Bill Addressing Auto Glass Inspections, TPAs
and More Introduced in Arizona
January 26, 2011
An Arizona legislator has introduced a bill
that would amend the state's insurance code to add language addressing
auto glass inspections required by insurers, would define several
prohibitions for third-party glass claims administrators (TPAs)
and would prohibit insurers and TPAs from having a financial interest
in auto glass replacement companies.
Regarding auto glass inspections, which some
insurers now require prior to authorizing work, the bill would
prohibit insurers and TPAs from causing "a delay in the inspection
of a policyholder's auto glass condition in the handling of a policyholder's
claim regardless of which repair facility the policyholder chooses."
Along the same lines, when an inspection is required, the bill would
require "that the inspector must be a direct employee of the
insurer or an independent party who is unrelated and unaffiliated
with any glass repair facility."
S.B. 1238 defines an inspector as "a party who is engaged in
the physical inspection of a claimant's vehicle for the purposes
of adjusting a claim."
In addition, it would expand the state's current anti-steering law,
which requires insurers to advise consumers of their right to choose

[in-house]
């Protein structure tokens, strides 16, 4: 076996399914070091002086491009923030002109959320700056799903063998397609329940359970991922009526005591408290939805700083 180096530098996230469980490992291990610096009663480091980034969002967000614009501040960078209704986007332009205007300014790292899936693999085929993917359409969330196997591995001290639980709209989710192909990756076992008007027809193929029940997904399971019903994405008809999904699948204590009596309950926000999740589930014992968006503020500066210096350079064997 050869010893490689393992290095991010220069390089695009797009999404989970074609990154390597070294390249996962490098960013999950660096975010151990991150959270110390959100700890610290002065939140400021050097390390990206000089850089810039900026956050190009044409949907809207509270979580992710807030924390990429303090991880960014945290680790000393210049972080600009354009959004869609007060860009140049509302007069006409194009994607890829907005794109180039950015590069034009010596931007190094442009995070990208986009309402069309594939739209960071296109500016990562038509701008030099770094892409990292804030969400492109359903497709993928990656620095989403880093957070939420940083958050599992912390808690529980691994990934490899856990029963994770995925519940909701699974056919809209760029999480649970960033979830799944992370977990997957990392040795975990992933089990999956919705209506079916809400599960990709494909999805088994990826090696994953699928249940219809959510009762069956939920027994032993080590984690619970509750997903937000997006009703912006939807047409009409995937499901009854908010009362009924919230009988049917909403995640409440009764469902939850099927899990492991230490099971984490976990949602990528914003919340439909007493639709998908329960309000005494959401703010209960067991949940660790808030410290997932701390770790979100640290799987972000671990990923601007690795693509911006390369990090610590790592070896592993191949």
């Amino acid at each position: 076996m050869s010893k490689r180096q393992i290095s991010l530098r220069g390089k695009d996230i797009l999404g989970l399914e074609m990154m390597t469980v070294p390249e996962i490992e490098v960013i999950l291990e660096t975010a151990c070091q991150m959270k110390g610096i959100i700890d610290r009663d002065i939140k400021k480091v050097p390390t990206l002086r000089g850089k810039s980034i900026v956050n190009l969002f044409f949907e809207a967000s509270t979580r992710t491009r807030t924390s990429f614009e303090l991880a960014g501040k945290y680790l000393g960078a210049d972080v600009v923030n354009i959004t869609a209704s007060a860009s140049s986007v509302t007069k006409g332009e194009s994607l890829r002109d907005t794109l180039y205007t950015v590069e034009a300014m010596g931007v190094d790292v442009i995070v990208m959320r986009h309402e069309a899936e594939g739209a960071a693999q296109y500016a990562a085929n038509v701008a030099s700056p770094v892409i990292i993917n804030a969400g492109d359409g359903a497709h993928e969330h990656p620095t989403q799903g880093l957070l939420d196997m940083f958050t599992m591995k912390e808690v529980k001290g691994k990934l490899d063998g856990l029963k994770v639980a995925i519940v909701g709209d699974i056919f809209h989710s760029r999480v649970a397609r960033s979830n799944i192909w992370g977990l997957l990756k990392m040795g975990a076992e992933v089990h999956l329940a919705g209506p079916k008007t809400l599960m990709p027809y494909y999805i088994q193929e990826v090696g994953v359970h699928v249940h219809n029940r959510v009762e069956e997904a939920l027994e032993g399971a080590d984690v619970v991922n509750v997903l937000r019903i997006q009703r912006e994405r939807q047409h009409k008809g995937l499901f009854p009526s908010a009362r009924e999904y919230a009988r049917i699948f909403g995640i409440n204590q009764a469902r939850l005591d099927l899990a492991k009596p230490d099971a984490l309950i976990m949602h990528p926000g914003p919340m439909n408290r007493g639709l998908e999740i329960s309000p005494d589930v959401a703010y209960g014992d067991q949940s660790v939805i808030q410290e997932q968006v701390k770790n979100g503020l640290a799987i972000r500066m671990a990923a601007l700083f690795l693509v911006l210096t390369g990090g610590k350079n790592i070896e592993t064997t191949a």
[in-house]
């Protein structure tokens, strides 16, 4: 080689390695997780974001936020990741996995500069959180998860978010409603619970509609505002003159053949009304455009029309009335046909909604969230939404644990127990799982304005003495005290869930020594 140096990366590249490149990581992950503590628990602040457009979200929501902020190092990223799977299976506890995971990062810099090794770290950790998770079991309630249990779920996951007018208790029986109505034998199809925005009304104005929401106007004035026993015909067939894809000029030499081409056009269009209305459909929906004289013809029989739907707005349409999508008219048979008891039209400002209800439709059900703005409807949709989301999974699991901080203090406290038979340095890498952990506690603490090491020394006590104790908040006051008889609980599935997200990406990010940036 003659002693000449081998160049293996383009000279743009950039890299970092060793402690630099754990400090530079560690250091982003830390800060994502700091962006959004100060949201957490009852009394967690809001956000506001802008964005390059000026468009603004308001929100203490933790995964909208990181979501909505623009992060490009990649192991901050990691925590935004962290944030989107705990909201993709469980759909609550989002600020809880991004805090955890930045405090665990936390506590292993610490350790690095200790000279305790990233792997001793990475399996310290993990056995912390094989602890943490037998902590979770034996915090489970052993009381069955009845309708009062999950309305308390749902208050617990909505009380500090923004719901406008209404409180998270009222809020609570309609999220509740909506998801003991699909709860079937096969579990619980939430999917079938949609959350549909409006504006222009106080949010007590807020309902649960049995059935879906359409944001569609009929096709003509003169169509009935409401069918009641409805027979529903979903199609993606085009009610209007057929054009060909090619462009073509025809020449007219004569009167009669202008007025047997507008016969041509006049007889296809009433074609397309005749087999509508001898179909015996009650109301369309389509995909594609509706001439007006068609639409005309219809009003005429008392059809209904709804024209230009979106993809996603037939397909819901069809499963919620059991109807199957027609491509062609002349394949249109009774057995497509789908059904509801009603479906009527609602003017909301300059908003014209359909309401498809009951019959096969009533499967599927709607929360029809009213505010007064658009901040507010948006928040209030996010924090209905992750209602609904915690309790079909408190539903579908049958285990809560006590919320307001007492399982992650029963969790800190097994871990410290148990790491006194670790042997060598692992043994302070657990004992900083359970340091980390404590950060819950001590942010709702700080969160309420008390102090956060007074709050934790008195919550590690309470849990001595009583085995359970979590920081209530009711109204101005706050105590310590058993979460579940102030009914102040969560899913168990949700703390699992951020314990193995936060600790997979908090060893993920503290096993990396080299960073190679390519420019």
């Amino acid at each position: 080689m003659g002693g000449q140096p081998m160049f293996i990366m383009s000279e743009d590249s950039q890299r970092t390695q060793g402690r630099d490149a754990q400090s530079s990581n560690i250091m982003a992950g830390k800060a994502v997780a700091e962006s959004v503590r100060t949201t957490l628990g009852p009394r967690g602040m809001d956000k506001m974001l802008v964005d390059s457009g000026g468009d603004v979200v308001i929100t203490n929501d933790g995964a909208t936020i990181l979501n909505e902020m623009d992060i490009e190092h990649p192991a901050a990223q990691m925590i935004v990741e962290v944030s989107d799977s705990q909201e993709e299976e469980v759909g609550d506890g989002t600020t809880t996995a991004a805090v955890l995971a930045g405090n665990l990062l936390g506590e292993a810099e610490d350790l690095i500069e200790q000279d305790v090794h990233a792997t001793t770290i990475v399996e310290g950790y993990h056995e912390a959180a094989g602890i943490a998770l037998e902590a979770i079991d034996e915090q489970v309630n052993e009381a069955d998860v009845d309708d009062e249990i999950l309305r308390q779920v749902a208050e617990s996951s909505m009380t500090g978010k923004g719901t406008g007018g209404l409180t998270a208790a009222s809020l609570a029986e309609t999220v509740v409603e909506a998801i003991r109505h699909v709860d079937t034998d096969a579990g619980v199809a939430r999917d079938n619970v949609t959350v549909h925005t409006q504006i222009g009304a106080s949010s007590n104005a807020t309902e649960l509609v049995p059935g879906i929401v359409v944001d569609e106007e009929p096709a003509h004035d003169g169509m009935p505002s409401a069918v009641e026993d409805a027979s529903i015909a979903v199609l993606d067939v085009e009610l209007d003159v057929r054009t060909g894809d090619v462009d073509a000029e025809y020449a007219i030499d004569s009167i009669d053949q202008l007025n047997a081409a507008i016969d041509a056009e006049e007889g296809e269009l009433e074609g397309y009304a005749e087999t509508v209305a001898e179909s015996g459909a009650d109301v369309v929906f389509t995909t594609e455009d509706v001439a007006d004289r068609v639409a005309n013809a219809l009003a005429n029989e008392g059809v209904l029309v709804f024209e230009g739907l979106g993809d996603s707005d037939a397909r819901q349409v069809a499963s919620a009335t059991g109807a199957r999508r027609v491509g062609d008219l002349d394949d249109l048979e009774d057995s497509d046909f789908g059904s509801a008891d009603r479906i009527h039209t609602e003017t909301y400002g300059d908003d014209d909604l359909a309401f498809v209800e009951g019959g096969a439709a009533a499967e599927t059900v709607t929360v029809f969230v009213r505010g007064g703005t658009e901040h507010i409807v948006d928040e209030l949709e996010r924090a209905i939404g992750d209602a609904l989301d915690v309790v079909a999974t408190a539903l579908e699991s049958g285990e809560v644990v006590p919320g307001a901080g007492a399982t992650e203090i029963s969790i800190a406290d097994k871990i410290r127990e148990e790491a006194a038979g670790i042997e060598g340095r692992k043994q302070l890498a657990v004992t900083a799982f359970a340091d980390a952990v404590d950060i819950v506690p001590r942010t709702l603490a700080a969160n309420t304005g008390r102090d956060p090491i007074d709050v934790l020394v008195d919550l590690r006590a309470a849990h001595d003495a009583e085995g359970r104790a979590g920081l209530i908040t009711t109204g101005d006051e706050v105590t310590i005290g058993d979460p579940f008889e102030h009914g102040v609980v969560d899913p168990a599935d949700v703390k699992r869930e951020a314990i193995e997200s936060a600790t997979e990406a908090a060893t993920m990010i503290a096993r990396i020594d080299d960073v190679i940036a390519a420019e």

an auto glass repair facility when providing information about a
glass repair facility, to make the same requirement of TPAs.
The following language, "The insurer or [TPA] shall not in
any manner coerce or induce an insured to use a glass repair facility
other than the insured's chosen facility, if the insured has chosen
a facility," also would be added to the law, under the current
text of the bill, if passed.
S.B. 1238 further proposes that an "insurer that uses the services
of a [TPA] is responsible for the [TPA's] acts that are within the
scope of the motor vehicle insurance policy or under this article."
The bill also would require insurers to "notify the policyholder
whether glass to be used will be original equipment glass or previously
used glass, where the glass was manufactured and whether the glass
was specifically manufactured for use in the claimant's vehicle"
at the time the claim is authorized for repair.
Likewise, the bill would prohibit insurance adjusters, auto damage
appraisers and TPAs that process auto glass claims from "hav[ing]
a financial interest in or be[ing] an affiliate of a business that
installs or repairs automotive glass."
Lastly, the bill, introduced this week by Arizona state Sen. John
McComish, would define a third-party administrator as "any
person who collects charges or premiums from or paid on behalf of,
or who provides administrative services to or adjusts or settles
claims by, residents of this state in connection with motor vehicle
If passed, the changes would fall into the same section of the law
developed last year, which included several provisions related to
Need more info and analysis about the issues?
Subscribe to AGRR Magazine.